When insurance companies merge into fewer while in the same country or become a part of global insurance partner, total reinsurance order automatically comes down. To rub salt on the wound, if it is a part of global big insurance group, it no longer needs to do reinsurance as its risk can be offset with some unrelated policies written in a bouquet of other policies. Moreover, technological amelioration has also facilitated in streamlining this operation. Recent such insurance companies in India are HDFC-ERGO and L&T Insurance in general segment. In a very recent move in Sri Lanka, Allianz local company and another top five player Janashakthi Insurance has been amalgamated by an acquisition by the Allianz group. And these M&A activities are trenchant across geographies, thus leading to less reinsurance requirements.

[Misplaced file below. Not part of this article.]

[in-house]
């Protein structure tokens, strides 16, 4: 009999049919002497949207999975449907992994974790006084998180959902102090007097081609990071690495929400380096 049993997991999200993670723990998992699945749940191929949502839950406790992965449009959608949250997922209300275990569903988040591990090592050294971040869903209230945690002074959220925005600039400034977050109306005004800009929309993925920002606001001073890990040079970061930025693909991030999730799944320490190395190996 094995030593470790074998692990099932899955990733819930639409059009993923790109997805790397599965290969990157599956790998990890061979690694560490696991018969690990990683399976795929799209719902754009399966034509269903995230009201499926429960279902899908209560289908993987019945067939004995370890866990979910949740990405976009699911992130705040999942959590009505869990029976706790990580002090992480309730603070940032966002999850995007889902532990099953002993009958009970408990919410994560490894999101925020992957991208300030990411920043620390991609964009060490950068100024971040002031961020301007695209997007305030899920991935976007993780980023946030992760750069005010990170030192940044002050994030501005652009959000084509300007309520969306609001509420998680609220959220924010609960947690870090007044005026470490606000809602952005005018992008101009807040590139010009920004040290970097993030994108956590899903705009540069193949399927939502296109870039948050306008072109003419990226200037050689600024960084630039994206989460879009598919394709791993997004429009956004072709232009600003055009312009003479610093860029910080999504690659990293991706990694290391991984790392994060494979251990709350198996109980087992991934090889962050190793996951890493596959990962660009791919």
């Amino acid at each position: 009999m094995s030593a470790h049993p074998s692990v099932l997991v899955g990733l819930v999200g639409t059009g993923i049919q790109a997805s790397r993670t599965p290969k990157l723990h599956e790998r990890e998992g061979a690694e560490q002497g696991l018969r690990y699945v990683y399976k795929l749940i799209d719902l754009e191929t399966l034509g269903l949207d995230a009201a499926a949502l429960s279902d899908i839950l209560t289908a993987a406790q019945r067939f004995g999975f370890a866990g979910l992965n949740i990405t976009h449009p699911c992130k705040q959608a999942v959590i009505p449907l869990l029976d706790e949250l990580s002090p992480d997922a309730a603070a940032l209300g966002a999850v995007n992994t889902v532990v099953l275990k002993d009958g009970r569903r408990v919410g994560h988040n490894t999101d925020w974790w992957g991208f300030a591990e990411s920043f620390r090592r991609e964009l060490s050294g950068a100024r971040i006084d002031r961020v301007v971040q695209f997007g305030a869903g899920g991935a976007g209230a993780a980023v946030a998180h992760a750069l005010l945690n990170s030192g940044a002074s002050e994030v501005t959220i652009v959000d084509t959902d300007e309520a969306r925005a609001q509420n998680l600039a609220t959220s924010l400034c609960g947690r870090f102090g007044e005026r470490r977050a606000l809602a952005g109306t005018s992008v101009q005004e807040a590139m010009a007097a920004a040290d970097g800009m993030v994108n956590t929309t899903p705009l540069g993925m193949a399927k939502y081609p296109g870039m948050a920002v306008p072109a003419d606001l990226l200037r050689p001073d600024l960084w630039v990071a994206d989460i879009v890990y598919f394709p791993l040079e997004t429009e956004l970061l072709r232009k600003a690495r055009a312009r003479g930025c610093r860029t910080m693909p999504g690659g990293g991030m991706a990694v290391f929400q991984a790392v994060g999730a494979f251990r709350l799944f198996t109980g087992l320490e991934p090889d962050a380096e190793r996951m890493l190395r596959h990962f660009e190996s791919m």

Due to the intense competition, the net RI rate is becoming abysmally low. This is either making the reinsurer averse to a proposal or taking much less share. Today, in India the fire policy rate is so low that insurance companies survive by Nat Cat premium. This is adversely affecting their overall treaty results. In the exhibit also, it is shown that most companies’ combined ratio is crossing 100% – a matter of concern for he players to sustain their business model.
A well-known regional reinsurer Trust re is downgraded to B++ by A.M. BEST due to its financial statements. This has raised some red flags on the risks being taken by the reinsurer.

ART

The new art of insurance currying favour with ‘Art Risk Transfer’ (ART)